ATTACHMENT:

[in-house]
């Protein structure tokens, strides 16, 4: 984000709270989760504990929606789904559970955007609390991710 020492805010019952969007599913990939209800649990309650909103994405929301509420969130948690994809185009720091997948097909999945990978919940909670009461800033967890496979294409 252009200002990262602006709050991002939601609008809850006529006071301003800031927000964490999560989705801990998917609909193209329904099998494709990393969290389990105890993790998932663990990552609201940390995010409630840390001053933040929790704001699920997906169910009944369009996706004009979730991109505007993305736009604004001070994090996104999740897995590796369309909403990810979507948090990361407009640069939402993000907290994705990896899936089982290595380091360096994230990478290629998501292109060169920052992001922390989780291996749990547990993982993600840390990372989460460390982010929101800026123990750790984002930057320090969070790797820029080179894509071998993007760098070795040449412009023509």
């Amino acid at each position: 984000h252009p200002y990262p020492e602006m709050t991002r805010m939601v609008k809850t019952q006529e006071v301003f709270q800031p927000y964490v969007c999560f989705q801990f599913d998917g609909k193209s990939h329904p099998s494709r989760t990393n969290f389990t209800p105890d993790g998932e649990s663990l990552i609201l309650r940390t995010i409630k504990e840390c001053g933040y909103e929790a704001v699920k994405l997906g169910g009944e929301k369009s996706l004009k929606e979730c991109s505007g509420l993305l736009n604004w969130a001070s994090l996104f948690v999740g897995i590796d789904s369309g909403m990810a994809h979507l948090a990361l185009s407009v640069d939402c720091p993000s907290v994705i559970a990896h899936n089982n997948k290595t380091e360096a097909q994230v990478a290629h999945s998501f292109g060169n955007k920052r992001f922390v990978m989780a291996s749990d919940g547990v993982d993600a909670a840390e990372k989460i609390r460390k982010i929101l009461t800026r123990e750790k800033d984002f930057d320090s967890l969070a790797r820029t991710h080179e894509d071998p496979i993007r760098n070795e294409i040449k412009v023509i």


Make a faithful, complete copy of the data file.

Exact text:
[in-house]
């Protein structure tokens, strides 16, 4: 984000709270989760504990929606789904559970955007609390991710 020492805010019952969007599913990939209800649990309650909103994405929301509420969130948690994809185009720091997948097909999945990978919940909670009461800033967890496979294409 252009200002990262602006709050991002939601609008809850006529006071301003800031927000964490999560989705801990998917609909193209329904099998494709990393969290389990105890993790998932663990990552609201940390995010409630840390001053933040929790704001699920997906169910009944369009996706004009979730991109505007993305736009604004001070994090996104999740897995590796369309909403990810979507948090990361407009640069939402993000907290994705990896899936089982290595380091360096994230990478290629998501292109060169920052992001922390989780291996749990547990993982993600840390990372989460460390982010929101800026123990750790984002930057320090969070790797820029080179894509071998993007760098070795040449412009023509």
């Amino acid at each position: 984000h252009p200002y990262p020492e602006m709050t991002r805010m939601v609008k809850t019952q006529e006071v301003f709270q800031p927000y964490v969007c999560f989705q801990f599913d998917g609909k193209s990939h329904p099998s494709r989760t990393n969290f389990t209800p105890d993790g998932e649990s663990l990552i609201l309650r940390t995010i409630k504990e840390c001053g933040y909103e929790a704001v699920k994405l997906g169910g009944e929301k369009s996706l004009k929606e979730c991109s505007g509420l993305l736009n604004w969130a001070s994090l996104f948690v999740g897995i590796d789904s369309g909403m990810a994809h979507l948090a990361l185009s407009v640069d939402c720091p993000s907290v994705i559970a990896h899936n089982n997948k290595t380091e360096a097909q994230v990478a290629h999945s998501f292109g060169n955007k920052r992001f922390v990978m989780a291996s749990d919940g547990v993982d993600a909670a840390e990372k989460i609390r460390k982010i929101l009461t800026r123990e750790k800033d984002f930057d320090s967890l969070a790797r820029t991710h080179e894509d071998p496979i993007r760098n070795e294409i040449k412009v023509i």